By Randy Moraitis, MA, CIP, BCPC

As a coach, counselor and interventionist I am extremely passionate about helping my clients have long term, healthy change in their behaviors and their lifestyles. So many folks have tried unsuccessfully to lose weight, quit smoking, stop abusing drugs or alcohol, or other unhealthy behaviors. Some have short term success but very few have long term success.

Here are Five Keys to Making Changes That Last that I use with my clients and encourage you to use in your life.

1. Realistic Expectations–The first key to making changes that last is to have realistic expectations or goals. If we set unrealistic, unattainable goals, then we set ourselves up for failure, disappointment and eventually giving up.

It’s much better to set ourselves up for success by using SMART Goals. Smart Goals are specific, measurable, attainable, relevant and timely. Click here for more info on how to set SMART Goals.

If we keep it real, then we can make it happen!

2. Internal Motivation–Motivation is the activation of goal oriented behavior and is either intrinsic (internal-coming from inside) or extrinsic (external–coming from outside).

Doing an intervention is a form of external motivation that can help save someone’s life when drug or alcohol use is out of control. But for lasting change, at some point the person will need to find some internal motivation. This is because intrinsic, or internal, motivation is much more powerful for lasting behavioral change.

For optimal internal motivation towards achieving a healthy goal one must truly value the benefit of the goal or lifestyle change, have self-confidence in the ability to achieve the goal, and be in the appropriate social settingfor achieving the goal.

To value the goal it can be helpful to write out lists or reasons why the goal is important to you. It can also be very helpful to visualize achieving the goal.

To increase self-confidence it can be helpful to have a coach, counselor or sponsor on board to help give tools and encouragement that continually build self-confidence.

To maintain a healthy social setting we must remove triggers from our environment. This may even mean entering a treatment program for a more structured, healthy environment for a period of time. It also means having good stimulus control which is removing unhealthy triggers (such as foods, drugs, alcohol) from the environment.

3. Core Skills–These are the skills needed to help you make changes that last. It’s not about willpower, which can often fail us, especially if we get too hungry, angry, lonely or tired (HALT).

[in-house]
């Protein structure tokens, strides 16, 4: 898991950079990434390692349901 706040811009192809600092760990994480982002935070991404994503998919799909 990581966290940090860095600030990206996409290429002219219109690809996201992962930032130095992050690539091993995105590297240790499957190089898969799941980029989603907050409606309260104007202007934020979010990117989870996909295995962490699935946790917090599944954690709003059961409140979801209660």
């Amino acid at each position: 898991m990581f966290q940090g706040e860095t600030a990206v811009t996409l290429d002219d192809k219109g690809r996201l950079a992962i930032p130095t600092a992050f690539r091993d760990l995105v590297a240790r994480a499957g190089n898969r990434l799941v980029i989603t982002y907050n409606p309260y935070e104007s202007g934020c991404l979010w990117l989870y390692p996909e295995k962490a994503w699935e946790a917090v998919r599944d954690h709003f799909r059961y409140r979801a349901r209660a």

Core skills include the abilities to honestly observe and evaluate ourselves, then react and respond accordingly. For example, giving ourselves a form of reward or punishment based on how well we’re sticking to our goal plan.

Core skills also include daily disciplines, stress coping strategies and self care. As a coach I emphasize these skills in every session with my clients!

4. Action Plans–The action plan includes all the elements of the SMART Goals–that we have a specific, measurable, attainable, relevant and timely goal in place. The action plan has a start date, a deadline, and a list of resources needed for success.

The action plan should also include regular assessments and consultations with one’s coach, counselor, and/or physician. Ironically, having structure can actually give us freedom from unhealthy impulses.

5. Social Support–Who’s in your tribe? Jim Rohn once said, “We become the average of the five people we spend the most time with”. To make lasting change we need to set boundaries with unhealthy influences in our life. This may mean terminating unhealthy relationships and deleting contacts from our phone. If you want a new, healthy life, then you will need some new, healthy friends!

When you assess and change your social circle, it is important to let your circle know about your new goals and values so they can support you on your journey to success. Healthy lives happen in healthy community!

So there you have it–the Five Keys to Making Lasting Change–Realistic Expectations, Internal Motivation, Core Skills, Action Plans, and Social Support. Put these keys into action and they will unlock the healthy lifestyle that will help you be the very best version of yourself!